Restless Creature: Ego et Tu, Waltz Epoca, The Serpent and the Smoke, First Fall
London, Linbury Studio Theatre
22 July 2014
It would be invidious to compare Wendy Whelan’s brave attempt to reinvent herself as a contemporary dancer with Sylvie Guillem’s far more mature achievement. Guillem has collaborated for many years with accomplished choreographers, mostly based in Europe. Whelan, on the point of retirement (at 46) from New York City Ballet, has only recently commissioned work from young American dance makers. She has put together a programme of four duets, the title, Restless Creature, describing her new venture. This is its first exposure outside the United States, after a spring tour had to be cancelled because of Whelan’s hip surgery.
She, like Guillem, has spent her earlier career as a remarkable artistic instrument for performing ballet – the equivalent, to be fanciful, of a Stradivarius violin for classical music. The challenge for any choreographer is how to make use of such a finely-tuned physique and temperament in a contemporary idiom. Whelan has asked her chosen choreographers to perform with her so that she could absorb their personal styles and interact with them in different relationships. Two, Kyle Abraham and Brian Brooks, have their own companies in New York; Joshua Beamish is artistic director of a Canadian company, Move, in Vancouver; Alejandro Cerrudo is resident choreographer with Hubbard Street Dance in Chicago.
Perhaps because of her inexperience as a director/dancer, the four partnerships are not strikingly varied. She remains very much a ballet dancer experimenting with unfamiliar ways of moving: unfamiliar to her, but not to habitués of contemporary dance. She has discovered how to co-ordinate different parts of her body, to fall off-balance, to partner a man as well as be supported by him. The process must have been have been fascinating for her – but hardly revelatory for audiences hoping to learn more about about her as an interpretive artist or as a woman.
Two duets in each half of the 90-minute programme follow each other in quick succession, with just enough time for a change of costume. Her first entrance is striking. Alejandro Cerrudo, choreographer of Ego et Tu, opens the piece with a restless solo in semi-darkness, winding his arms around himself. He retreats, bringing Whelan forward in a low lift. Serene and alert, she replaces him, performing the same movements with a lighter, tauter emphasis. When he returns, she shields his eyes from behind: he could be Orpheus, seeking her Eurydice in the underworld. Continually circling him, she seems elusive even when he manages to hold her. The music, a collage of different composers, darkens in tone. They withdraw, backs to the audience, arms consolingly around each other.
In the next duet, Waltz Epoca, Whelan is shadowed by Joshua Beamish in a series of eclectic waltzes by Borut Krzisnik, a Slovenian guitarist. (All the recorded music is so loudly amplified that the sound distorts in the studio space.) She seems unaware of him until she falls back into his arms, more tango dancer than waltz partner. Their movement vocabulary is ballet-based, quirky, disjointed. Because she is so much more enthralling than he is, his fiddly activity, drawing attention to himself, becomes irritating. This duet should be about her, not him.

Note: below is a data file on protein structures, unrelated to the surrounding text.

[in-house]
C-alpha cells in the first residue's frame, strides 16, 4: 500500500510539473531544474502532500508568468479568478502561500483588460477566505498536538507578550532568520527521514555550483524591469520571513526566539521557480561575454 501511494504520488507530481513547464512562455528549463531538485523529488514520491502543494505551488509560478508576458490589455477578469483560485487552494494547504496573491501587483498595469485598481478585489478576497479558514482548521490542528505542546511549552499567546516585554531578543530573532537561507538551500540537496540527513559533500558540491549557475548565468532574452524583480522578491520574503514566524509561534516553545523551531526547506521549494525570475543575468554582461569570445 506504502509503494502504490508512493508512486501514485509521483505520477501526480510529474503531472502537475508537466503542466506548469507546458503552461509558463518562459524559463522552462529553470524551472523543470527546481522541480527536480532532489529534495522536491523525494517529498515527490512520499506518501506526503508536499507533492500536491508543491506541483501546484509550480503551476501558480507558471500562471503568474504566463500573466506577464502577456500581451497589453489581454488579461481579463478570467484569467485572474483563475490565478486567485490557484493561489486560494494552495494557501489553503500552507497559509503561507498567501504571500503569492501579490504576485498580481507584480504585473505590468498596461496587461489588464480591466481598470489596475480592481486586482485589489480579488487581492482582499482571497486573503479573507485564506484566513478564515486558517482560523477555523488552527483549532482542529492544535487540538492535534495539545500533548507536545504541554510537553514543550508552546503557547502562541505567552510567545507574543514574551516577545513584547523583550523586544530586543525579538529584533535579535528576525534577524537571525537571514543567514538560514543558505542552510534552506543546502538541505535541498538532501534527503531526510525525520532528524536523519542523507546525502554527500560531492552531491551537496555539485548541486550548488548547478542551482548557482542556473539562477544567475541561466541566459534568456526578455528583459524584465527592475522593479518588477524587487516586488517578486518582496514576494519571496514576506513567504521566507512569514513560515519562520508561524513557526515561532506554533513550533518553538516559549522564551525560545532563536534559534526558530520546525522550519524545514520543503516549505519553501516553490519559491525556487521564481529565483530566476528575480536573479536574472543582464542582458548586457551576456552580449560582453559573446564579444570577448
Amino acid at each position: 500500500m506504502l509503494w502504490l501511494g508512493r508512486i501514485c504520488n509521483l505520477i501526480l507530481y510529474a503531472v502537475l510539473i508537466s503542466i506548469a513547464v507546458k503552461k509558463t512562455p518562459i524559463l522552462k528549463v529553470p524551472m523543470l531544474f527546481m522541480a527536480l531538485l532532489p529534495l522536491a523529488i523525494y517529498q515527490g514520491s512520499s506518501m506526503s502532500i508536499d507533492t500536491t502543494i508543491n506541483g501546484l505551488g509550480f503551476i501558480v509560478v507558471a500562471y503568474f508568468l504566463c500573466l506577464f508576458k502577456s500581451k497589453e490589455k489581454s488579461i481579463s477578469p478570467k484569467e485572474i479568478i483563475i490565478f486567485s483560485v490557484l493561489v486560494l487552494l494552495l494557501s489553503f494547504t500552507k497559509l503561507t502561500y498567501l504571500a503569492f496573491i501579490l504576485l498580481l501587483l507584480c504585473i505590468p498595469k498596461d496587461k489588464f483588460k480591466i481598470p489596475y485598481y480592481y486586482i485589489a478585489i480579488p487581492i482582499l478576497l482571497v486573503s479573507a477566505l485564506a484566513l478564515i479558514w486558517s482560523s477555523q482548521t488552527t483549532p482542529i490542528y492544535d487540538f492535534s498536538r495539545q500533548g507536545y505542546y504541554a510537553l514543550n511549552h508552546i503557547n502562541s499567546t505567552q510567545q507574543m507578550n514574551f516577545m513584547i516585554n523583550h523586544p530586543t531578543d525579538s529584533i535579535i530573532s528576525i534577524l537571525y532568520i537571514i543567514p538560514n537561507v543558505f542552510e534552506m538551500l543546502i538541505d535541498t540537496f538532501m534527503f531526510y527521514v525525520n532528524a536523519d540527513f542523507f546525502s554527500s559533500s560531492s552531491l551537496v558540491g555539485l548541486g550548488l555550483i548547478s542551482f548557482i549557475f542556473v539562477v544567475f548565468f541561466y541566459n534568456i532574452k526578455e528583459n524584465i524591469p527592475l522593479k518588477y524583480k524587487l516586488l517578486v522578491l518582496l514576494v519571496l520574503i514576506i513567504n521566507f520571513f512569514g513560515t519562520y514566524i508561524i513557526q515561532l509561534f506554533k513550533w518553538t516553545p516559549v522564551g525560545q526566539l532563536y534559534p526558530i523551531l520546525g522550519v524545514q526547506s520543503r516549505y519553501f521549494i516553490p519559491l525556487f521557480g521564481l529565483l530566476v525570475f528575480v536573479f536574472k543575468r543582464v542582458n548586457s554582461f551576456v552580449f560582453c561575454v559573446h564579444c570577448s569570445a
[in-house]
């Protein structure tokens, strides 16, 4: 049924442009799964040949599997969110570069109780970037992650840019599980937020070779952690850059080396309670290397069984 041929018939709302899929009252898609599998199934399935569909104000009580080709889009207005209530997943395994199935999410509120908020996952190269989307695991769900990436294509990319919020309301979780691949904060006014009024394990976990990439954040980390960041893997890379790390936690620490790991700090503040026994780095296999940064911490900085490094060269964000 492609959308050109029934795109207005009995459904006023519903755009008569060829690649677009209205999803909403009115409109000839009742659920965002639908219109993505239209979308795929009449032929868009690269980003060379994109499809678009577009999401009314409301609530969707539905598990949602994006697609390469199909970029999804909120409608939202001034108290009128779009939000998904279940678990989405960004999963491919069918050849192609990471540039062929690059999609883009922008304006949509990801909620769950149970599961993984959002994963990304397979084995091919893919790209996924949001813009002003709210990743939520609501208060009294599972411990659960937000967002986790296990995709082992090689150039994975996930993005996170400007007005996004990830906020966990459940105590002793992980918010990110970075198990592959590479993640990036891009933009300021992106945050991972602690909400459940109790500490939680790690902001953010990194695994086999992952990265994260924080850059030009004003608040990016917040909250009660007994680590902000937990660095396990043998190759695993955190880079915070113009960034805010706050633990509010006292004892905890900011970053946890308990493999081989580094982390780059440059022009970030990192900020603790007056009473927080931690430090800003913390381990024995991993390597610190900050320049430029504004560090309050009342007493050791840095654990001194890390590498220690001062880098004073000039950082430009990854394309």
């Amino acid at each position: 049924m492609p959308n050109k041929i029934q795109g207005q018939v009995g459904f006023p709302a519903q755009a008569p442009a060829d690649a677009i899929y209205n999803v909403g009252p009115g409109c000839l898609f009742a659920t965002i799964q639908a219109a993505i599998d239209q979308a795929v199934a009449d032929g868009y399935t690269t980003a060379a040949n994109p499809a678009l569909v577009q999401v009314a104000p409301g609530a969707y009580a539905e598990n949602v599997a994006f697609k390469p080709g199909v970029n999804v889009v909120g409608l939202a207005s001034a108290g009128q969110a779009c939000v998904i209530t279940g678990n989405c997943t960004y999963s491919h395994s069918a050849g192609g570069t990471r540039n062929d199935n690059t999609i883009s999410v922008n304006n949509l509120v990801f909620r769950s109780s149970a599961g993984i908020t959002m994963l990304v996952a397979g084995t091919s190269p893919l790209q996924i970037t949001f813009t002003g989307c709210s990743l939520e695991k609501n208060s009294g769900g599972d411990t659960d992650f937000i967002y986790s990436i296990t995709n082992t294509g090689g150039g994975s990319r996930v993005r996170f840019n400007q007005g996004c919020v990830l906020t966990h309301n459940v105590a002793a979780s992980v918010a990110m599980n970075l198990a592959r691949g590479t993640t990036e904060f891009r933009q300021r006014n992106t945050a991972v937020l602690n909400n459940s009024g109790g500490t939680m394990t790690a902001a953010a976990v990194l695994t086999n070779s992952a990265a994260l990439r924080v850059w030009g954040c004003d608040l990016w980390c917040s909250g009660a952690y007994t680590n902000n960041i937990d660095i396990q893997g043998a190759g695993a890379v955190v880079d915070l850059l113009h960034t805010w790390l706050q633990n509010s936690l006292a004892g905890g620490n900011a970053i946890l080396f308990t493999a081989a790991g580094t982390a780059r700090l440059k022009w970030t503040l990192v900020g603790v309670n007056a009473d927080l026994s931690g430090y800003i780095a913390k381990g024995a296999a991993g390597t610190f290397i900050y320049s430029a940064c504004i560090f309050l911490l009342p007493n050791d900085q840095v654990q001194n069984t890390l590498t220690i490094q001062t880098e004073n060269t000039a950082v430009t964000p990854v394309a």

It turns out that an apparently indulgent solo for him allows her to change off stage into a red ball dress. When she reappears, she asserts her authority over him by putting her hands on his head to make him kneel down before her. They waltz into the darkness, her skirt swirling around them.
After the interval, Kyle Abraham contrasts his muscular fluidity with Wheelan’s sinuous angularity in The Serpent and the Smoke, to otherworldly music by German pianist Huashka and Icelandic cellist Hildur Gudnadottir. Waves of movement undulate through Abraham as the snake, mesmerised by Whelan in a smoky grey tunic and leggings. Yet again, she seems elusive, slipping away from him as they dance side by side. Even when she appears to support him in a deep backbend, her hands hardly touch his powerful bare torso. Two orange lamps on the floor outline them in the gloom. By the end, he is just visible in one corner, watching her avidly as she loosens her long hair, drifting in a shaft of light.
Her hair remains loose for the concluding duet, First Fall, by Brian Brooks, to a selection of music by Philip Glass. It is by far the most successful of her commissions (her first in 2012).
Brooks is a selfless partner, complementing her as an equal in the first section of the duet, then acting as her fulcrum in falls. They entwine arms over and again, catching each other by the elbows, negotiating low lifts as they respond to the pulse of Glass’s repetitive music or conspire to continue in silence.
She advances in slow strides across the stage on three-quarter point, arms behind her, as she balances her abdomen on his crouched back. Then, holding herself rigid, she leans or tilts perilously off-balance, to be cushioned by his accommodating body. They become one many-limbed creature, incapable of proceeding without each other’s complicity. Brooks’s collaborative choreography has a resonance the rest of the duets lack. He’s not imposing himself or asking Whelan to imitate his way of moving; theirs is a symbiotic relationship.
Though Restless Creatures demonstrates how versatile Whelan can be, it’s still an early stage in her progress towards different ways of moving. She has very particular qualities as a neo-classical ballerina, which choreographers such as Christopher Wheeldon and Alexei Ratmansky understand and exploit. She has yet to find their equivalent in contemporary dance.